HBTW:  What was the first thing you did upon receiving the keys to your new house?

M & C:  We rushed straight back to the house to let in the flooring people.  They needed to get started that day to get their work done in time for other people who were booked in. We had re-shuffled everything following a few delays.

The weekend we moved in was much happier – champagne was involved that day.

HBTW:  Thanks Miranda and Cameron for sharing your home pictures and all the nitty, gritty details.  I hope you have many happy years in your beautiful new family home!

Dining and kitchen.

Dining and kitchen.

 

 

 

Jetties

It’s almost Father’s Day, so hand the laptop over to the Dad in your household. This post is for him.

The “nice wolf” (a.k.a. husband) has been requesting that I post about jetties for months. He has a boat obsession to rival my house obsession. (Okay, slight exaggeration.) One of the reasons that we bought our block on the canal is that my husband would like to be a sailor. At the age of 7, he sailed with his parents, from Darwin (N.T.) to Paris and ever since he’s dreamt of boats. Our particular part of the canal is catamaran friendly. There are no bridges between our canal and the sea. Ultimately, (read “retirement goal”,) my husband would like a catamaran large enough to sail the family around the top half of Australia, but for the near future he’ll be very happy with a little motor vessel that can fit an esky, a few crab pots and the three little pigs.

So let’s talk jetties….

Fixed or floating?  L shaped, T shaped, finger shaped, land-backed?  Wood or steel?

Fixed jetties:

Advantages of fixed jetties:

  • Cheaper than floating (to be confirmed.)
  • Good looking.
  • No movement = less opportunities to go wrong???
  • Won’t tilt with heavy loads.

Floating jetties:Floating jetty.

Advantages of floating jetties:

  • Easy to board/load boats regardless of the tide.
  • Easy to moor boat.
  • Less strain on lines and cleats.
  • Won’t submerge during storm surges.
  • Partly transferrable, for example, if you move up the street or give up boating and decide to sell the jetty.

Note: tidal variation in Mandurah is less than 0.75m.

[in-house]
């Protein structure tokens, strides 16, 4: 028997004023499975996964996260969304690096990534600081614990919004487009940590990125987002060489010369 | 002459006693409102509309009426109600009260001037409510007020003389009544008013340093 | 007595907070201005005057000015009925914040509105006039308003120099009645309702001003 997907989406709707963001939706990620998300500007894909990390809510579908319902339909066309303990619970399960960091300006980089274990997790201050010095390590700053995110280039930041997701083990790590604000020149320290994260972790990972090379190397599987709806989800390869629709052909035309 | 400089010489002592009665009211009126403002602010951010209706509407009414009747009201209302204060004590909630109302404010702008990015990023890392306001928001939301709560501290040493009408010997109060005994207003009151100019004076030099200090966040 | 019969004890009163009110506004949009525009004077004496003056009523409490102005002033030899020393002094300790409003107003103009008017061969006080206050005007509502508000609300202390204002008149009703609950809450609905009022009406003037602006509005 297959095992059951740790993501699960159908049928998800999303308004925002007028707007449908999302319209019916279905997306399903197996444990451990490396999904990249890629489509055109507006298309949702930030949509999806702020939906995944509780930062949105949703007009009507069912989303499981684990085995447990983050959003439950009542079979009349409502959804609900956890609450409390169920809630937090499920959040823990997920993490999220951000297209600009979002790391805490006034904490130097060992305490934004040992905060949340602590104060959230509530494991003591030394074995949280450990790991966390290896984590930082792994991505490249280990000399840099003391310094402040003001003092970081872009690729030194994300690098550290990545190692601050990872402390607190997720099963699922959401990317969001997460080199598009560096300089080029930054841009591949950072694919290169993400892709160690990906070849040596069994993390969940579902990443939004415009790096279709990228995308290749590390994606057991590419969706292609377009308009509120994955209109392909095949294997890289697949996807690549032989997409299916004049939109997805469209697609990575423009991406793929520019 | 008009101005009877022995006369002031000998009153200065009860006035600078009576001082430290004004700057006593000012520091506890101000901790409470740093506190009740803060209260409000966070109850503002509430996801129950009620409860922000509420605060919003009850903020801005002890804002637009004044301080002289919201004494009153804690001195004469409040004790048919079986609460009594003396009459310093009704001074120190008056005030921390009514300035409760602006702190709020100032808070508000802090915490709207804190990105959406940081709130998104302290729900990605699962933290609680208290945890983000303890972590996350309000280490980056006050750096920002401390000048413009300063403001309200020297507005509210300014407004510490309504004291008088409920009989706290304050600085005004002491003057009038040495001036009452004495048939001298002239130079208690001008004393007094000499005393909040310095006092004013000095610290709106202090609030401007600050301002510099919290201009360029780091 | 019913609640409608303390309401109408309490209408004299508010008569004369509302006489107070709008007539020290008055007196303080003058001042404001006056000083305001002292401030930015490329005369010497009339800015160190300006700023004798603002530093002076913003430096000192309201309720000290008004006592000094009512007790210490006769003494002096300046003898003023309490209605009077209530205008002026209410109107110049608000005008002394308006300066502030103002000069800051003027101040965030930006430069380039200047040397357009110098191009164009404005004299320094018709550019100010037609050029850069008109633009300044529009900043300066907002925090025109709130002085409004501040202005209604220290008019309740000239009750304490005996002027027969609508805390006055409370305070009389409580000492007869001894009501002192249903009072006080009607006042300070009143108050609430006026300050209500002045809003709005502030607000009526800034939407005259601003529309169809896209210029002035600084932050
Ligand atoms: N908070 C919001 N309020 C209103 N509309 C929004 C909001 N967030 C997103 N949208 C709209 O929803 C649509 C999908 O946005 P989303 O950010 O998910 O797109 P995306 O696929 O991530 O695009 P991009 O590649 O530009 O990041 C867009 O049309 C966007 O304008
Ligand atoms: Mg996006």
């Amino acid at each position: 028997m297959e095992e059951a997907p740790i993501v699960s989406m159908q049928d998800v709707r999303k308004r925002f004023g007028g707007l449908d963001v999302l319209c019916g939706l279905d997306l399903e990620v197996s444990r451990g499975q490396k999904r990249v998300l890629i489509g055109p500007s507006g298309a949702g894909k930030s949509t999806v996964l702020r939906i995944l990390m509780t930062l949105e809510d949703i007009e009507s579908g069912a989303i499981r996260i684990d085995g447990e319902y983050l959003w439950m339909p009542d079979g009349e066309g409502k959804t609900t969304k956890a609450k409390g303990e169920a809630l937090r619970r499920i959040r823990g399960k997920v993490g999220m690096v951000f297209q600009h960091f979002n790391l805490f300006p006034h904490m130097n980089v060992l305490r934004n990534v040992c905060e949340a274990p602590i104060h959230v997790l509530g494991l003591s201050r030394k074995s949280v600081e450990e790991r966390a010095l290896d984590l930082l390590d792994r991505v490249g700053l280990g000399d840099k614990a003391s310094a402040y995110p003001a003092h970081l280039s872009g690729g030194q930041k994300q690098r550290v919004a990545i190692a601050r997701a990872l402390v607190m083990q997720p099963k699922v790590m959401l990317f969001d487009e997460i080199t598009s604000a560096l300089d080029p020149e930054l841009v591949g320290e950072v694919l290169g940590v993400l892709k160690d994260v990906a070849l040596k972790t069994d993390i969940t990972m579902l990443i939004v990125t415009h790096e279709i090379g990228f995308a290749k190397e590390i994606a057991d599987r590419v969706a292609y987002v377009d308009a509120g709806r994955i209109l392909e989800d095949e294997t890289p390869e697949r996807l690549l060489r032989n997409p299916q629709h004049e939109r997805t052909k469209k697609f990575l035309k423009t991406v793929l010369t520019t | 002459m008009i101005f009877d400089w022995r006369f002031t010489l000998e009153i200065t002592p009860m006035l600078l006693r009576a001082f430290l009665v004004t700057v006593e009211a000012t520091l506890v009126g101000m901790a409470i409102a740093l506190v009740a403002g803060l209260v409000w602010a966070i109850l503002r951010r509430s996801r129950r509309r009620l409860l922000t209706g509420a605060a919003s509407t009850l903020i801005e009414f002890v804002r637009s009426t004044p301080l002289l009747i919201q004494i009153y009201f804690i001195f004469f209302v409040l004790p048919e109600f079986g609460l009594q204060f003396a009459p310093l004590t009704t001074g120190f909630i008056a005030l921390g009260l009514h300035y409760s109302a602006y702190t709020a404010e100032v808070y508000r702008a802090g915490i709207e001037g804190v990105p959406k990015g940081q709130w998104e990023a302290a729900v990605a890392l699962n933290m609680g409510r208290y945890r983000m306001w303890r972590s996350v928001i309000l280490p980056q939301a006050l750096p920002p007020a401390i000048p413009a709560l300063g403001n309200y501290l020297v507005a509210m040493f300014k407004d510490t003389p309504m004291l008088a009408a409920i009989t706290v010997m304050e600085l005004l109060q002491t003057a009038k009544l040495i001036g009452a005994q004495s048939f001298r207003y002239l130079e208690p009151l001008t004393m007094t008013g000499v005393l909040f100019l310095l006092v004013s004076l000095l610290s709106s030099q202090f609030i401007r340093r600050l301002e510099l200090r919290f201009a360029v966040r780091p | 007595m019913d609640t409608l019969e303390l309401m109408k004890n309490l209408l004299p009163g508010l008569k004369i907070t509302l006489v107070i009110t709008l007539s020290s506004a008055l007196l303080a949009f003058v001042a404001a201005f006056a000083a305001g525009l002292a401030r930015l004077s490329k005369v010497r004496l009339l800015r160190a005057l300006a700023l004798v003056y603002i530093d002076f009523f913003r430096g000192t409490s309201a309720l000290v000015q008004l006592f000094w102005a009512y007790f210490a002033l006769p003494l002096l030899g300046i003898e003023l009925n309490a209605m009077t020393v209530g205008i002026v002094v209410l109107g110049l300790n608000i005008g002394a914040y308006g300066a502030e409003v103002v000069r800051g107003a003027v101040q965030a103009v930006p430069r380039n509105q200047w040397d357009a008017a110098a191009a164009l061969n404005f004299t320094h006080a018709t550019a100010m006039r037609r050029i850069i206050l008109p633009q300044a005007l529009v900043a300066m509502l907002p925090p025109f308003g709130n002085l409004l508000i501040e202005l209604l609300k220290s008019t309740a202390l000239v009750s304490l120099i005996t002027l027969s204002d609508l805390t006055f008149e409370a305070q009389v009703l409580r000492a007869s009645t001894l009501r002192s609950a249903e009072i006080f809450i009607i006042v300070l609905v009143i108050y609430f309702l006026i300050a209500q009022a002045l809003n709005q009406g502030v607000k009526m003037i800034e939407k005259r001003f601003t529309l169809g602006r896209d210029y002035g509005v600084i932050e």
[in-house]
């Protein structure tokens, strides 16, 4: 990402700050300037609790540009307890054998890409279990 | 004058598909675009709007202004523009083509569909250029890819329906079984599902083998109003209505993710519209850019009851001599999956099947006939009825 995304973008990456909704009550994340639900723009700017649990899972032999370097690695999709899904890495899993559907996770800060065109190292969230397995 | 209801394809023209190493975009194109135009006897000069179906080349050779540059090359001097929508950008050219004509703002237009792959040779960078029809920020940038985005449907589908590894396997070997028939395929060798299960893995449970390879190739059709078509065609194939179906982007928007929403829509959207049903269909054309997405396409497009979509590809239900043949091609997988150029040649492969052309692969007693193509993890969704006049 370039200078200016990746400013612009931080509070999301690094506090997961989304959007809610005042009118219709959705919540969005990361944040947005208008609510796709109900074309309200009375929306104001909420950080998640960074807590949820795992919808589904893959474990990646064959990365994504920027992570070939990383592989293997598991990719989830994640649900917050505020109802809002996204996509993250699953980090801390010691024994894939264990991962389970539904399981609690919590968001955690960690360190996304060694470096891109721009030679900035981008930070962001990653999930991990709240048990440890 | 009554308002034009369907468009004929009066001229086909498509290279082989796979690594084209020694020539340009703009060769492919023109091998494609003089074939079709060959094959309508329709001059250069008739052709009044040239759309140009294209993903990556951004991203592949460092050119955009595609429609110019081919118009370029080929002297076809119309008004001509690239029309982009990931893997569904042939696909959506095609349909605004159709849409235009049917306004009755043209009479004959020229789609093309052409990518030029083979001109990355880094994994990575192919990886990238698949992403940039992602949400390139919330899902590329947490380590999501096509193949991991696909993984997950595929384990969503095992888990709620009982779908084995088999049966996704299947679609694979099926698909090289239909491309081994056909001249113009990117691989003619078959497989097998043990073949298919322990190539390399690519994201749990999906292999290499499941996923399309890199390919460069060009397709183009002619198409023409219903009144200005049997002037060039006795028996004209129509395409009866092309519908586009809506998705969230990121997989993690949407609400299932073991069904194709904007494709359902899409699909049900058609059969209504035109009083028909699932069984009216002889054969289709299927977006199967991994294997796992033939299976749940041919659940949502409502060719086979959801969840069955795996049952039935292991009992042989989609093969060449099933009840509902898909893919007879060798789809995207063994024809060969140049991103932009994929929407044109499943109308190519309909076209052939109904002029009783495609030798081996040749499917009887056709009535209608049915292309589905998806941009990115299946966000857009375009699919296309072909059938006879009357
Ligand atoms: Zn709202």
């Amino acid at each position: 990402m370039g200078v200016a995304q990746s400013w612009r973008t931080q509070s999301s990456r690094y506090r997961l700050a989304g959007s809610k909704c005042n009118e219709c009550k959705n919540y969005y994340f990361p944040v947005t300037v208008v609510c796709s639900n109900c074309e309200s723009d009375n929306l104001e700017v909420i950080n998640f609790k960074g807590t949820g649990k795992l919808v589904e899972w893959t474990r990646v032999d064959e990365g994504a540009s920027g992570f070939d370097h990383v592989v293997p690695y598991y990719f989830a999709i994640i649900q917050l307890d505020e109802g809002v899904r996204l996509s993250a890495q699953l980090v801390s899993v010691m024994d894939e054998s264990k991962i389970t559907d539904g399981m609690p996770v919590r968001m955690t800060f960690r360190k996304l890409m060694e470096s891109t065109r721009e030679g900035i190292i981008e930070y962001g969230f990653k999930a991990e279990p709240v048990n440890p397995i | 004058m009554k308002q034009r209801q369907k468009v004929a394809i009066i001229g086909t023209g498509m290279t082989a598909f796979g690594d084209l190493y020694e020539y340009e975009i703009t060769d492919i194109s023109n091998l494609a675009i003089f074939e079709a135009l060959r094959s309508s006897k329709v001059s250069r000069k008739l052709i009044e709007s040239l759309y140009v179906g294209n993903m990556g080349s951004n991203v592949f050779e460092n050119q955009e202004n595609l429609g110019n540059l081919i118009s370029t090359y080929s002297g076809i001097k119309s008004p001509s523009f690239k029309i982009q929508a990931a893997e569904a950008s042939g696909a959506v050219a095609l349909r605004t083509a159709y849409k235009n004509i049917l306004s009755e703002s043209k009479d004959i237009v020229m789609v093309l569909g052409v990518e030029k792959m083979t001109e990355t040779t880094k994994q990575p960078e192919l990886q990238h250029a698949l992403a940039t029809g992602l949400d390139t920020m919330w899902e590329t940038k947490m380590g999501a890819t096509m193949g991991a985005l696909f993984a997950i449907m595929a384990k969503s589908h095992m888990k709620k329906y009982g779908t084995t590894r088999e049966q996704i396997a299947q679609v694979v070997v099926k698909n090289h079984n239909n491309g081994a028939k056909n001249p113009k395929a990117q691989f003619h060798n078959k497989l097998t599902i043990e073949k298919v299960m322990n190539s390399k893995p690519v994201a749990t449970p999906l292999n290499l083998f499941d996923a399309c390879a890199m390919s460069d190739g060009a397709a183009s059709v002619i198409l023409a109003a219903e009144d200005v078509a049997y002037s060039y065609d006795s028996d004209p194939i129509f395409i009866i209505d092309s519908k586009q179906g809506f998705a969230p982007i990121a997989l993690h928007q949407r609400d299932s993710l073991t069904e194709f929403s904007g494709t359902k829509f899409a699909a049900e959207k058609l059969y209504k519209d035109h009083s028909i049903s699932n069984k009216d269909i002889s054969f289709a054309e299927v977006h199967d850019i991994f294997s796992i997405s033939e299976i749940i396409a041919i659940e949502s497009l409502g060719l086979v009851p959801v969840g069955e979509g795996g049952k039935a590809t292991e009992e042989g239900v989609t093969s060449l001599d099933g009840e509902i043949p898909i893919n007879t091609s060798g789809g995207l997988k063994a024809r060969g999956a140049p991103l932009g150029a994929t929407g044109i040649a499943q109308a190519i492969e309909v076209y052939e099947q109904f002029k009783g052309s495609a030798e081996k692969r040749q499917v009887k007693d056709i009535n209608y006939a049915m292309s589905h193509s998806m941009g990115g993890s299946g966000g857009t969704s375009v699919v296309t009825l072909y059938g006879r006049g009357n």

You can tell I’m flailing here.  My research into the pros and cons of floating and fixed jetties has mostly lead me to other parts of the world that either have much greater tidal variation or are exposed to stormy weather.  Neither have I been able to establish likely costs.  I sent a few email queries, but I think jetty builders are old-fashioned telephone types!

Jetty shapes:L and T shaped jetties. Finger jetty and land-backed jetty.

These options and jetty size limits are taken from “Jetties and Moorings” by the City of Mandurah.  Some shapes offer greater mooring flexibility than others.  For example, once you’ve moored a big boat on the land-backed jetty, you’re not going to be able to accommodate anything else.

Our mooring envelope looks like this:

The outer square shows our mooring envelope

The outer square shows our mooring envelope, with the inner square being the jetty envelope.

So Boaties!  We need help.  Which jetty type do you think is best for mooring a 40ft catamaran in the Mandurah canals?  It should also allow access for a couple of surf-skis or maybe the boat of friends, dropping by for dinner.  What do you think it might cost?  Throw a ball-park figure at me, we are starting from scratch.

(Edit:  News just in!  I did get a reply from a company specialising in floating jetties.  First rough guess, with a few variables, the most obvious being size, is $40-50K.)

And for those you who might be less concerned about the boat, how does this tickle your fancy?

Picture sources:  1. Pinterest (original source not found).  2.  10 Travel 10 Nature.

First dip into the pool.

Design by Tim Davies Landscaping.

Design by Tim Davies Landscaping.

This week work on our pool began.   I’m told that if we built the house first, deeper footings would be necessary to accommodate the pool so close to the house.  The down side is that the builders will have to work around the pool, and for that to happen safely, the pool will be covered by scaffolding.  Tim Davies Landscaping (TDL) have designed the pool and its surrounds and have subcontracted Future Pools to actually construct it.

The bare facts about our future pool:

  • Concrete.
  • 6.7 x 3.8 metres